“One of the most important factors in student achievement is a positive connection with the teacher,” says teaching consultant Barbara Blackburn. “An easy way to bond with kids is through writing.” She suggests two activities students will enjoy and you will learn from.
Sean Ruday tackles some of the more challenging grades 6-8 ELA standards, giving detailed explanations using mentor texts in mini-lessons to gradually build student understanding, says reviewer Rebecca Crockett. He has also written for grades 3-5.
Be ready to launch 3-5 graders on instructional journeys using 21st century skills with the new book Unleashing Student Superpowers. Reviewer Laura Von Staden finds the easy-to-follow book well suited for self-contained classrooms.
Can Pop Culture and Shakespeare Exist in the Same Classroom? The answer is “yes,” says reviewer Judi Holst. All that prior knowledge can help students understand and discuss complex text. The authors show how to make complex text pop.
What do your students need to succeed in close reading? Literacy consultant Nancy Boyles outlines 10 steps in this article, drawn from her recent Corwin book “Closer Reading.” She also includes five questions to consider before students get started.
Your first year? Now’s your opportunity to create a welcoming classroom where students will feel secure, valued and successful in the days ahead. Veteran teacher Cheryl Mizerny shares ideas that have helped her realize a “shiny, happy” place to learn.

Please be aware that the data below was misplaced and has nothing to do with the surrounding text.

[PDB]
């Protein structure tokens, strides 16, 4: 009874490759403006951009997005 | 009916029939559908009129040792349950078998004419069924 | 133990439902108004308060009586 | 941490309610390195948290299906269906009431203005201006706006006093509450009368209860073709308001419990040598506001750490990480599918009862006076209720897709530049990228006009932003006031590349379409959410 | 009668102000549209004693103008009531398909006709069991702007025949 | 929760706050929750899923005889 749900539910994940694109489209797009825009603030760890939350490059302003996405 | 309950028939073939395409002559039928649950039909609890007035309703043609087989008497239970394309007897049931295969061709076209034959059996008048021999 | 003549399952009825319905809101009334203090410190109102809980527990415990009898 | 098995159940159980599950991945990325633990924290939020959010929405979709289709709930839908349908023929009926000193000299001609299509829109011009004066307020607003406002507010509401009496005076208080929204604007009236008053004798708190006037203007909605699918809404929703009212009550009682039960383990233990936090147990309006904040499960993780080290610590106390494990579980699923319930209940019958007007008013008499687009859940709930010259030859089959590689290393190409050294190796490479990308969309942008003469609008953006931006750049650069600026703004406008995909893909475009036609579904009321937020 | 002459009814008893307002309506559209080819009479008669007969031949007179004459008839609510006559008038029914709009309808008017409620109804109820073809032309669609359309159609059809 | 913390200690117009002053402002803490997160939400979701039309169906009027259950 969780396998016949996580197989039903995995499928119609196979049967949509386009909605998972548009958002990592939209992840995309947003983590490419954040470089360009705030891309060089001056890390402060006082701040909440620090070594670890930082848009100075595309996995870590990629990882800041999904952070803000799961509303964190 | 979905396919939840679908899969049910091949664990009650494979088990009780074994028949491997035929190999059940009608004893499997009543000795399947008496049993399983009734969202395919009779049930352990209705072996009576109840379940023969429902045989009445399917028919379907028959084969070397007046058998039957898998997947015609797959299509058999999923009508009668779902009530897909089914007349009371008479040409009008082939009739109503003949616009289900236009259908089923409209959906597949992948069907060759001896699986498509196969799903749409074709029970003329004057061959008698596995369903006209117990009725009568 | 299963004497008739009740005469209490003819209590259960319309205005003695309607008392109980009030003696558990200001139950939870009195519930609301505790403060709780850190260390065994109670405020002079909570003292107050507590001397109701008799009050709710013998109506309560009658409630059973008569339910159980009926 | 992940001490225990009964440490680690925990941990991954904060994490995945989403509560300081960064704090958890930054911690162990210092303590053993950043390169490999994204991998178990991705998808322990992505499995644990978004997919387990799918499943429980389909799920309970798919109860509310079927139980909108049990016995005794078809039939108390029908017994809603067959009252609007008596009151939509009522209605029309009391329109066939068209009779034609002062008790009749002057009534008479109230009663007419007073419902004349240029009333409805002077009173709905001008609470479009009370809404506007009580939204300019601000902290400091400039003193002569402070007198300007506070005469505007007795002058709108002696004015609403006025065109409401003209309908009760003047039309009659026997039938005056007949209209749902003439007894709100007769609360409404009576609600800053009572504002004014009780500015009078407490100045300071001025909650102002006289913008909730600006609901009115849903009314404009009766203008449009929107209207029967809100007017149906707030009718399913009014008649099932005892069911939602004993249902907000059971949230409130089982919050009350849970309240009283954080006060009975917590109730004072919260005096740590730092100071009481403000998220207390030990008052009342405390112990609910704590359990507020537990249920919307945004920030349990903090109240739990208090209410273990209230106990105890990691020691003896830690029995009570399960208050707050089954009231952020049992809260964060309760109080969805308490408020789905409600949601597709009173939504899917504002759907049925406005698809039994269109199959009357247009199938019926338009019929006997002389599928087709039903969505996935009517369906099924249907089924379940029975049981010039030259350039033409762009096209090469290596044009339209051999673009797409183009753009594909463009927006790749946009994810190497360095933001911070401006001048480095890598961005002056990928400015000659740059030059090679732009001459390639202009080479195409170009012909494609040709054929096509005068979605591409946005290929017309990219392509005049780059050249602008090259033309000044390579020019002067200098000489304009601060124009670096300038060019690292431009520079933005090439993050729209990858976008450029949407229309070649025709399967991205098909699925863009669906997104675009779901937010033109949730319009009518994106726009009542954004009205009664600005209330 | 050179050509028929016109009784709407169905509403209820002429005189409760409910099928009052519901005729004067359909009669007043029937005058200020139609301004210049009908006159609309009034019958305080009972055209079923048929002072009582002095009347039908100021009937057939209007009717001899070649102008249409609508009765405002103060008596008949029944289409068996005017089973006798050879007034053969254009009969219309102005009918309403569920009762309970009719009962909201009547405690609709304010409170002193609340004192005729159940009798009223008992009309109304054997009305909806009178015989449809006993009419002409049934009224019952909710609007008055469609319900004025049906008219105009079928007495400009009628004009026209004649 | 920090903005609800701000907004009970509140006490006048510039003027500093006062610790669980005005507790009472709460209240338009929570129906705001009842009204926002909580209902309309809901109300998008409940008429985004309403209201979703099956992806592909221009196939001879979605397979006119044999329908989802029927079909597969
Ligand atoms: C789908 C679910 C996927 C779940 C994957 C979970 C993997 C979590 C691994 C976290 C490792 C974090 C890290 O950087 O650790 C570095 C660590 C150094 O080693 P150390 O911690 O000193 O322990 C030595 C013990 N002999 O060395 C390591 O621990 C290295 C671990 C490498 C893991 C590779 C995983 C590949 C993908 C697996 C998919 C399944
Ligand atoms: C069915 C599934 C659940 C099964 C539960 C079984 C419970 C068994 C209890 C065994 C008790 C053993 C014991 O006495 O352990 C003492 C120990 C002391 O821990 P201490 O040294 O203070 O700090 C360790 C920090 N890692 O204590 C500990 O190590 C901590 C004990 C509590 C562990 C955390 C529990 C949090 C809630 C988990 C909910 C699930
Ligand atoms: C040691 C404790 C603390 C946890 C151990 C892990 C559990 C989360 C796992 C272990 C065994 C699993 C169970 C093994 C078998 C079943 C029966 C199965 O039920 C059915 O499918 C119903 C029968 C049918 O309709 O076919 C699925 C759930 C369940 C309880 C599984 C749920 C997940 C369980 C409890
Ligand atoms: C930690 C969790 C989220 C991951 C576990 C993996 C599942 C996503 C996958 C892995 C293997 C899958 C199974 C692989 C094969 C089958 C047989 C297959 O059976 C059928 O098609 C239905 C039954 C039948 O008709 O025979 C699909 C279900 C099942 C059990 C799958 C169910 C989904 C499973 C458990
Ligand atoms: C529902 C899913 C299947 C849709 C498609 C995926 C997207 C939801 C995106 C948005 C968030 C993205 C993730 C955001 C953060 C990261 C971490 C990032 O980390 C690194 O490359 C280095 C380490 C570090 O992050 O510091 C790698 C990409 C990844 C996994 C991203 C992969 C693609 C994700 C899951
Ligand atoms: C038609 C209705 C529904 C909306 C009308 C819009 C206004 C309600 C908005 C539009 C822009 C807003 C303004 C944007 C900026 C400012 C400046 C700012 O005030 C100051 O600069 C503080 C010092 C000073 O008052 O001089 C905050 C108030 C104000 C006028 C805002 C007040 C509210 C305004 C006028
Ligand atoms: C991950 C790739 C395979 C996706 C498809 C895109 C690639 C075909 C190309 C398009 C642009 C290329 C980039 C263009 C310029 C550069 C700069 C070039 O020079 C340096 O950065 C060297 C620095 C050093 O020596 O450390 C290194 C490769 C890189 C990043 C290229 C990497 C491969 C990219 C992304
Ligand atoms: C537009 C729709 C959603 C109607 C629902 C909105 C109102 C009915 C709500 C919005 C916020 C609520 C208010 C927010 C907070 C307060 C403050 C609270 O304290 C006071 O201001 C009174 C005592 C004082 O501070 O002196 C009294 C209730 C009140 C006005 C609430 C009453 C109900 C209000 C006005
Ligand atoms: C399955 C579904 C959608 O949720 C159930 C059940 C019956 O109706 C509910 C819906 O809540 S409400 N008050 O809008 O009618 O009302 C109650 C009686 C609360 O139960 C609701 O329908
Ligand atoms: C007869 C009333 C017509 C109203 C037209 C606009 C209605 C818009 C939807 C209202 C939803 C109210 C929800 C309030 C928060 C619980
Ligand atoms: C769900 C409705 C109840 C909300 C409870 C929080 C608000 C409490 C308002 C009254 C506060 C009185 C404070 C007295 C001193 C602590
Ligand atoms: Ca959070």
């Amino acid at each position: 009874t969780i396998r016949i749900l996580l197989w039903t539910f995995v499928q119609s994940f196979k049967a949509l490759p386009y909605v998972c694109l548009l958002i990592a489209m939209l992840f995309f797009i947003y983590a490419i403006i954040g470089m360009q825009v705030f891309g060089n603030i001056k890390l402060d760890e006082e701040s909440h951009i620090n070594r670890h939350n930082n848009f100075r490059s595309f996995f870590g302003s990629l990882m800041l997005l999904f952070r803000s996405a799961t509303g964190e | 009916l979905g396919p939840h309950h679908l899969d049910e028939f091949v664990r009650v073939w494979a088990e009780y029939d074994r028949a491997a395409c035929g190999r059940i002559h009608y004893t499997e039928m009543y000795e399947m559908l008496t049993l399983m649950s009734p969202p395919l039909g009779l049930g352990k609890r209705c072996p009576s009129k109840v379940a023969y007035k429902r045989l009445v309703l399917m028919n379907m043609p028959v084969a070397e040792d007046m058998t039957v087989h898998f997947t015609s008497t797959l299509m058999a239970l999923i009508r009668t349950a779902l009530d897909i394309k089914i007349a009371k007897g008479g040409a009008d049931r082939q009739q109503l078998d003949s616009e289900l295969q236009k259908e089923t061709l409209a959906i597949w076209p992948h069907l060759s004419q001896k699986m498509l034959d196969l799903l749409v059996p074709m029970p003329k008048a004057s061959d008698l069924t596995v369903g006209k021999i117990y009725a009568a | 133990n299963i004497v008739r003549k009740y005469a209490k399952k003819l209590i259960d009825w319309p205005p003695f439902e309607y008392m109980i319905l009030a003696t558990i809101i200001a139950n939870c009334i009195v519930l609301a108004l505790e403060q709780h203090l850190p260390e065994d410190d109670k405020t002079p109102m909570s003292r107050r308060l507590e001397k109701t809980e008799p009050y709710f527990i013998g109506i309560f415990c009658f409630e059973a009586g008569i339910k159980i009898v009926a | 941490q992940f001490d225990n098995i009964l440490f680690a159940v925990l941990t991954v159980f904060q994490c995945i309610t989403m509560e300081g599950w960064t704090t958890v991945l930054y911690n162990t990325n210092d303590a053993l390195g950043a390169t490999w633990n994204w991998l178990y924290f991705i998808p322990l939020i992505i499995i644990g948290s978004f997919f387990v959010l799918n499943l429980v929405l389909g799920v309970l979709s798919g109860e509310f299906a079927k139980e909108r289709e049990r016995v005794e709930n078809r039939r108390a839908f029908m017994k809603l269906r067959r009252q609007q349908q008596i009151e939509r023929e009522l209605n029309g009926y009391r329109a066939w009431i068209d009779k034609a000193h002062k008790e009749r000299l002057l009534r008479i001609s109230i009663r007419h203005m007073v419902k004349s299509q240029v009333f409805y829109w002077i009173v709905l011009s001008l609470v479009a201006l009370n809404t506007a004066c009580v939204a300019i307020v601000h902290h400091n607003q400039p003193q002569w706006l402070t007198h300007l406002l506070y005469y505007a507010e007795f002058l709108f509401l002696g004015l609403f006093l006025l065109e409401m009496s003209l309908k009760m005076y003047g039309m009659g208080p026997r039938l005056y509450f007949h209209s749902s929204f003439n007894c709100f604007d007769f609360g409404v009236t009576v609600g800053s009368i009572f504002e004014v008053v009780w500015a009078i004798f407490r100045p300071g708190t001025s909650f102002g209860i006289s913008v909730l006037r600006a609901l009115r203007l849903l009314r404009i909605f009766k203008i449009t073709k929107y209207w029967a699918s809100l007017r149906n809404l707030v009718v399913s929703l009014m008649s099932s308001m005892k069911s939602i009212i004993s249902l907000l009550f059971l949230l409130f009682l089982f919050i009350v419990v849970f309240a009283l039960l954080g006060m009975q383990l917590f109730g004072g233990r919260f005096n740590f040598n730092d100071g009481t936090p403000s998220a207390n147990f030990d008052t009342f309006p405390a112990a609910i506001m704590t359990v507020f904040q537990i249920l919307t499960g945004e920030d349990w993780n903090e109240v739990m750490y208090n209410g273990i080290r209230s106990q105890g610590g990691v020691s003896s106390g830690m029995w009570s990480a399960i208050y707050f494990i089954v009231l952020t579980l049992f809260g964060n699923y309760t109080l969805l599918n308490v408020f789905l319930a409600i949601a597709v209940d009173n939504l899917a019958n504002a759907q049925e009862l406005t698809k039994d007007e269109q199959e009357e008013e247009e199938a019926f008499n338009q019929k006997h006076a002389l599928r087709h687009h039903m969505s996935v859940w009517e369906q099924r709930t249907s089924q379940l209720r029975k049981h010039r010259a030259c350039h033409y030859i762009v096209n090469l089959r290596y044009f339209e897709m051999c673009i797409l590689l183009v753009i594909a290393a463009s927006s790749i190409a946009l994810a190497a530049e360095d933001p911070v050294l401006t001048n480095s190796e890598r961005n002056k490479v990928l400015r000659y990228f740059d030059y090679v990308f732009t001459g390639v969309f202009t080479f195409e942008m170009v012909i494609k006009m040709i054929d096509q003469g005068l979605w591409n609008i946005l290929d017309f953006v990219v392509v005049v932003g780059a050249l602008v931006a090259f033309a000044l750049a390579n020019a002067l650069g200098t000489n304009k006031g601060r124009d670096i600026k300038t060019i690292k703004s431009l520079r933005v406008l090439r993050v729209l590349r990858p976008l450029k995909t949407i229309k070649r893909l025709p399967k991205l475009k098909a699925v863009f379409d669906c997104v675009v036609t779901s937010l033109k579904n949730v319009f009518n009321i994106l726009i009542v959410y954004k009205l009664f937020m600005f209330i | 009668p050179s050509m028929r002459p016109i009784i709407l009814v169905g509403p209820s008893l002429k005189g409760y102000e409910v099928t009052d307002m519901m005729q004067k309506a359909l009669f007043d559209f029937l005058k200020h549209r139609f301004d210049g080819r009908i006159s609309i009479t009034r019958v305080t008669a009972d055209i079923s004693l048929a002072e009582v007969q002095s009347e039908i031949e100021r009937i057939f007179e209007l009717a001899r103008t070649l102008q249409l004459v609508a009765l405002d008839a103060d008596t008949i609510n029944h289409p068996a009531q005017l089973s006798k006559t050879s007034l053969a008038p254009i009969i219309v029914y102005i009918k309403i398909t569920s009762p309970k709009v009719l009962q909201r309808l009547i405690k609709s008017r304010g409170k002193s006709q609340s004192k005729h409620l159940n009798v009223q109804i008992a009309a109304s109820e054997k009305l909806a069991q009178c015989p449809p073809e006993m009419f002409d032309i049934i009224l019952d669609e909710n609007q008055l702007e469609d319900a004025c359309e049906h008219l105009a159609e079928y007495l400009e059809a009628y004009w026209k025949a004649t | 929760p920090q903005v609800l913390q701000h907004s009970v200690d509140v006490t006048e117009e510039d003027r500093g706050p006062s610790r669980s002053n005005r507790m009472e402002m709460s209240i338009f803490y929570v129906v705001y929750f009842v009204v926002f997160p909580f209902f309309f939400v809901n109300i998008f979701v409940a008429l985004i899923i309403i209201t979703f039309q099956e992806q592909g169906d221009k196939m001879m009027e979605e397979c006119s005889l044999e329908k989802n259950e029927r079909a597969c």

In his final article on smart homework, middle grades teaching expert Rick Wormeli suggests ways to assess take-home assignments and manage the steady flow of “product” that homework requirements generate. Bonus idea: Homework extension certificates.
Shirley McPhillips’ Poem Central invites students to move through poetry that we might not know exactly how to teach and to live with those words on their own terms – not needing us to facilitate all meaning and experience for them, says Jenni Miller.
Movies and television are recognized in the Common Core standards as forms of “text” that deserve serious study. Media literacy expert Frank W. Baker suggests ways that the Emmy Awards might serve as a way to engage students around familiar media.
What happens, wonders teacher & technology coach Emily Vickery, when schools rethink the use of space – “shifting from traditional approaches to an emphasis on participatory spaces that take advantage of learning research and digital technologies?”